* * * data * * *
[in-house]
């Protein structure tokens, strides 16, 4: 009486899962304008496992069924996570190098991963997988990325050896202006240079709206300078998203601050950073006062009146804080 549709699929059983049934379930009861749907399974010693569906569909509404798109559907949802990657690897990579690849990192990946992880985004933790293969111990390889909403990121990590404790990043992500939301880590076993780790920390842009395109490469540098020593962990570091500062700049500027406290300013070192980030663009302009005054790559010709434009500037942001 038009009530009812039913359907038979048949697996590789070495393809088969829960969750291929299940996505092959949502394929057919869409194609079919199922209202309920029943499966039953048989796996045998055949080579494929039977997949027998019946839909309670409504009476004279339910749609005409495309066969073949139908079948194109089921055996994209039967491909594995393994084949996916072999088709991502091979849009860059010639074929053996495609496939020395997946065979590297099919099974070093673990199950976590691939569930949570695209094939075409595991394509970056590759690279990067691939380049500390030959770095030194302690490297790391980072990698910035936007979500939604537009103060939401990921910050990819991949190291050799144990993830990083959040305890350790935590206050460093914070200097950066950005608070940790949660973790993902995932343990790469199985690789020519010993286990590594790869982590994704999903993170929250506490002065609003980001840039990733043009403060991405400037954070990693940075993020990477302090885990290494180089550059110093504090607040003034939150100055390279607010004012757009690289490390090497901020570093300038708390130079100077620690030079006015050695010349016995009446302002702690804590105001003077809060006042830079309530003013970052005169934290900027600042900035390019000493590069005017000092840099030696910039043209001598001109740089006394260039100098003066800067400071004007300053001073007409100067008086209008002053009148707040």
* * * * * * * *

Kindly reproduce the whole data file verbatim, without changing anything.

[in-house]
């Protein structure tokens, strides 16, 4: 009486899962304008496992069924996570190098991963997988990325050896202006240079709206300078998203601050950073006062009146804080 549709699929059983049934379930009861749907399974010693569906569909509404798109559907949802990657690897990579690849990192990946992880985004933790293969111990390889909403990121990590404790990043992500939301880590076993780790920390842009395109490469540098020593962990570091500062700049500027406290300013070192980030663009302009005054790559010709434009500037942001 038009009530009812039913359907038979048949697996590789070495393809088969829960969750291929299940996505092959949502394929057919869409194609079919199922209202309920029943499966039953048989796996045998055949080579494929039977997949027998019946839909309670409504009476004279339910749609005409495309066969073949139908079948194109089921055996994209039967491909594995393994084949996916072999088709991502091979849009860059010639074929053996495609496939020395997946065979590297099919099974070093673990199950976590691939569930949570695209094939075409595991394509970056590759690279990067691939380049500390030959770095030194302690490297790391980072990698910035936007979500939604537009103060939401990921910050990819991949190291050799144990993830990083959040305890350790935590206050460093914070200097950066950005608070940790949660973790993902995932343990790469199985690789020519010993286990590594790869982590994704999903993170929250506490002065609003980001840039990733043009403060991405400037954070990693940075993020990477302090885990290494180089550059110093504090607040003034939150100055390279607010004012757009690289490390090497901020570093300038708390130079100077620690030079006015050695010349016995009446302002702690804590105001003077809060006042830079309530003013970052005169934290900027600042900035390019000493590069005017000092840099030696910039043209001598001109740089006394260039100098003066800067400071004007300053001073007409100067008086209008002053009148707040």